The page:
April 25, 2012

You know, sometimes English is very strange.  I can sort of understand where my students tend to have problems at times (aka MOST times).

I was shown a little book yesterday that has quotes, of sorts, in it.  Some of these quotes or phrases took a bit of time to understand and then translate from English to English!  Speaking of which…

Back in the early 90s when I had first moved to Ottawa, Queen Elizabeth was visiting.  Until that time, and this is my understanding of the workings of the Canadian government, whenever Canada wanted to pass a law (for example), the bill would first be introduced in Parliament.  Once passed, it went on to the Senate.  Once passed by the Senate, it would then be forwarded to the House of Lords in England.  From what I was told, and hopefully this wasn’t the case, if both Parliament and the Senate passed the bill, then the House of Lords would basically ‘rubber stamp’ the bill, thus becoming law in Canada.

In retrospect, this would be a time-consuming process.  The debates and arguments at all levels would slow the wheels of the workings of the government.  Not that much has changed since, but the Canadian government had requested of the government of England to break these ‘ties’.  Basically, Canada wanted to be independent from England.

As I can imagine, this request must have taken a long, long time.  Nonetheless, the request was approved, and Her Majesty visited Canada to officially proclaim this Act.  At the time, the ceremony was held on Parliament Hill in Ottawa.  For me, it was to be one of the many special events held on Parliament Hill that I would enjoy while living in Ottawa.

Anyway, I had a walkman radio/tape player at the time.  I went to the Hill that day and staked out my place to witness this historic occasion in Canadian history.  I wasn’t able to get really close to QEII, but it was the closest I had ever been to a dignitary from another country, and arguably, one of the more well-known dignitaries.  During the ceremony, it had started to rain.

I didn’t have an umbrella with me, but many others were more insightful or had listened to the weather report that day, and had theirs.  Luckily, the people around me were friendly enough to help keep me, and others, dry.  Anyone who has been to Parliament Hill, realize that the grounds are rather large.  The place was packed with people.  There was a PA system set up so we could hear what was being said during the ceremony.  The ceremony was also being broadcast over the radio stations, thus, I could hear clearer from the radio, then on the Hill.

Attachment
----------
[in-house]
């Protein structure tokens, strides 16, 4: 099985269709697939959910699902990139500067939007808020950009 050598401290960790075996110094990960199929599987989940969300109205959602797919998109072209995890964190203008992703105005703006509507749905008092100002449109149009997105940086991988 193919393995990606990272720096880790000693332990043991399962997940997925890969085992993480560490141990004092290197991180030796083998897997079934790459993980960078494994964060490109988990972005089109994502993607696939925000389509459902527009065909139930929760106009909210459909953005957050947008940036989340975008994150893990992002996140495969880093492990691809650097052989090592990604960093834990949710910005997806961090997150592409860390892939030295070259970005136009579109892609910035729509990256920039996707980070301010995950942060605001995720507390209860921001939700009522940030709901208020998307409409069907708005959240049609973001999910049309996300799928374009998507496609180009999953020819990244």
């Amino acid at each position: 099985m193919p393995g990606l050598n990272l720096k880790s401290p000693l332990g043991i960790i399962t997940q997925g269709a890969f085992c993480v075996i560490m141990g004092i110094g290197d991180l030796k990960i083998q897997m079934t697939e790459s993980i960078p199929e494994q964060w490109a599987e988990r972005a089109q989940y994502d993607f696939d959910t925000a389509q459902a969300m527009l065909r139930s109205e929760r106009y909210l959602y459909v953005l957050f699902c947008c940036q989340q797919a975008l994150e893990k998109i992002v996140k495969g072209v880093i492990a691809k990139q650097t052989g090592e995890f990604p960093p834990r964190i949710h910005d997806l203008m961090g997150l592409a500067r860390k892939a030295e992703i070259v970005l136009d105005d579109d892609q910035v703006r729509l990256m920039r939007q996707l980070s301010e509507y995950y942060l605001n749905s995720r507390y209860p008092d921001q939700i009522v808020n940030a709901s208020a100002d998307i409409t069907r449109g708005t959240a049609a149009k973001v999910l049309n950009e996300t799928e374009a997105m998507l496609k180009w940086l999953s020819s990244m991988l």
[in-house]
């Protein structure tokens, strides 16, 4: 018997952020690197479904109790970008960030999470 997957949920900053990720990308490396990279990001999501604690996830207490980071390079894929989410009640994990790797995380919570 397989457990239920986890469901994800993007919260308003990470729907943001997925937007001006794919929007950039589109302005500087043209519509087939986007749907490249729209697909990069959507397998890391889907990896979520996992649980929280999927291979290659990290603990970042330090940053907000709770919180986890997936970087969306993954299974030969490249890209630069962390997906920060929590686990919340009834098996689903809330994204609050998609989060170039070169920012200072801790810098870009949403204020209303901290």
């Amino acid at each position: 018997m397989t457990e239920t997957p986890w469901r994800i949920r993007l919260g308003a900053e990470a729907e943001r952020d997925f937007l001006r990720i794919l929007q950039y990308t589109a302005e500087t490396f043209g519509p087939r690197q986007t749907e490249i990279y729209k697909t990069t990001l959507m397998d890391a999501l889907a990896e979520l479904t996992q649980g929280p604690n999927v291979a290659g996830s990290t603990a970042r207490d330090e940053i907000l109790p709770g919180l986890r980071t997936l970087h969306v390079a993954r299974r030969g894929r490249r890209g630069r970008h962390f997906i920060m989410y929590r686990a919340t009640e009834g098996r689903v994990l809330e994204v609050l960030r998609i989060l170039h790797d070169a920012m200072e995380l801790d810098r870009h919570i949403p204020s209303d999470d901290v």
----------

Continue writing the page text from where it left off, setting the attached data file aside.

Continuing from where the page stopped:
I started to repeat, to the people around me, what was being said.  I remember one person asking me if I was translating from French to English.  As a joke, which also got some of the people around me chuckling, I responded that I was translating from English to Canadian!

Back to the top.  One of the quotes in this little book used a word that I had to look up.  Now, I’m not an English expert.  I don’t pretend to know every word in the English language.  Sure, my vocabulary is fairly large, but then, I think that most people, as you get older, increase your vocabulary constantly.  Many times you will come across a word you’ve never seen before, look it up, and if you’re ‘with it’ enough, will retain that new-gained knowledge and add to your ‘word bank’.

One activity that I will occasionally do, was taught to me by my grade 5 teacher.  Every day, at the start of class, he would have us close our eyes, open our dictionaries to a random page, and point our finger to a word.  Then, open our eyes, and write out the word and it’s meaning.  He maintained that if we were able to use this word three times in a one day IN CONTEXT, we would never forget that word.  I’m not sure how many of my fellow students actually did this task, but I found it interesting, and throughout the school year, did this exercise every day.

I can’t (obviously) remember all the words that I had learned that year, but one that sticks out prominently, even today, is EXCREMENTAL.  Try using this word, three times in one day, IN CONTEXT!

Well, the word that was shown to me in this little book yesterday, was IMPERMANENT.  Now, I realize that to make a word have a negative or opposite meaning, the simplest way would be to use the word NOT in front of the word, or just use an opposite meaning word.  The other way, for some words, is to put the letters “IR”, “UN”, “IM”, etc., as a prefix to the word.

As I have never seen the use of “IM” as a prefix to the word “PERMANENT”, it just didn’t seem like a real word.  I was able to pronounce it, but the meaning alluded me.  So, online to DICTIONARY.COM, and search the word.  Lo and beheld, there it was!  The meaning:  NOT PERMANENT.  Why this quote needed to use ‘impermanent’ as opposed to ‘not permanent’ baffled me.  The same baffling response comes from me when I see kids use “OK” instead of “okay”.

The point is, never stop learning.  It is virtually impossible that any one person could possibly know every single word in their mother tongue.  And, as English is also composed of words from other languages (i.e. cafeteria), then it is even more unlikely that someone could possibly know every word.

The day you stop learning, is the day you die!


That’s it, that’s all… for now!


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